ECB points to interest rate hike in July, announces end to net asset purchases

The European Central Bank (ECB) sent a wave of relief across the markets, after the institution announced it would be raising interest rates for the first time in 11 years, with a 25 basis points hike scheduled for its July meeting after maintaining current rates throughout June.

The interest rates increase is set to kick off after the ECB formally ends its purchases of net assets on 1 July this year.

- Advertisement -

The ECB confirmed that the governing council intended to continue reinvesting in the principal payments from maturing securities purchased under the APP for an extended term beyond the date when it begins to raise the key ECB interest rates, and for as long as required to maintain decent liquidity conditions and the requisite monetary policy stance.

The Bank is set to keep interest rates for June on deposit facility, main refinancing operations and marginal lending facility at minus 0.5%, 0% and 0.25%, respectively.

The ECB also downgraded its growth forecast, with the Eurozone currently facing record levels of inflation at 8.1% at the close of May, four-times its target level, linked to soaring food and energy crisis as a result of the Ukraine conflict.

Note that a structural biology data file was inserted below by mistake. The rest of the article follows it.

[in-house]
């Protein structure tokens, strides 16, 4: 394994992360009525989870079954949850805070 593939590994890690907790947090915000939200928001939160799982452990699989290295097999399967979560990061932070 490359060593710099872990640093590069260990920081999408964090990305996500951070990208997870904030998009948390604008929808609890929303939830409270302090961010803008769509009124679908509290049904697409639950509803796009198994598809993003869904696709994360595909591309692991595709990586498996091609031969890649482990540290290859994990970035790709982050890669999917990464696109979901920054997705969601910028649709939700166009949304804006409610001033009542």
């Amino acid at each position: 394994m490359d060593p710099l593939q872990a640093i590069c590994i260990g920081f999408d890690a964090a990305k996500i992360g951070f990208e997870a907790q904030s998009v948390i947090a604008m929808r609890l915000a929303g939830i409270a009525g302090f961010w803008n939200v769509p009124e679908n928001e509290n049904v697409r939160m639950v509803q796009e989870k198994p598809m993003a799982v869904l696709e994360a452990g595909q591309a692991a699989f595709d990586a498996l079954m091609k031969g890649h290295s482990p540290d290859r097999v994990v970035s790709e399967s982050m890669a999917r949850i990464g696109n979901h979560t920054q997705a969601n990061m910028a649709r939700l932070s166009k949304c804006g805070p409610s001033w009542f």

Inflation is currently projected at 6.8% for 2022, with a decrease to 3.5% in 2023 and a drop to 2.1% in 2024.

Meanwhile, the Eurosystem is expected to see an annual real GDP growth at 2.8% in 2022, followed by a 2.1% rise in 2023 and a 2.1% increase in 2024.

The organisation indicated an additional interest rates hike at its meeting in September, however it mentioned that the level of its increase depended on the trajectory of the medium-term inflation projections.

“Beyond September, based on its current assessment, the Governing Council anticipates that a gradual but sustained path of further increases in interest rates will be appropriate,” the ECB said in a statement.

“In line with the Governing Council’s commitment to its 2% medium-term target, the pace at which the Governing Council adjusts its monetary policy will depend on the incoming data and how it assesses inflation to develop in the medium term.”

Analysts pointed out the positive reaction the ECB confirmation sparked in the markets, with its decision to keep rates at their current level met with an uptick in optimism going forward in 2022.

“With inflation in the eurozone more than 4 times higher than the 2% target it was no surprise to see the ECB maintain their key rates at current levels at their meeting today,” said ZEDRA global head of Fiduciary Investment Services Toby Sturgeon.

“Markets reacted positively with the Euro appreciating in the immediate aftermath of the decision.”

“The focus was more on the on the potential for future rate hikes rather than today’s news as it looks increasingly likely that July will see a 25bp increase in base rates with the potential for 2 two further 25 bp increases at future meetings.”

Latest News

More Articles Like This

Tagdiv Cloud library - template content.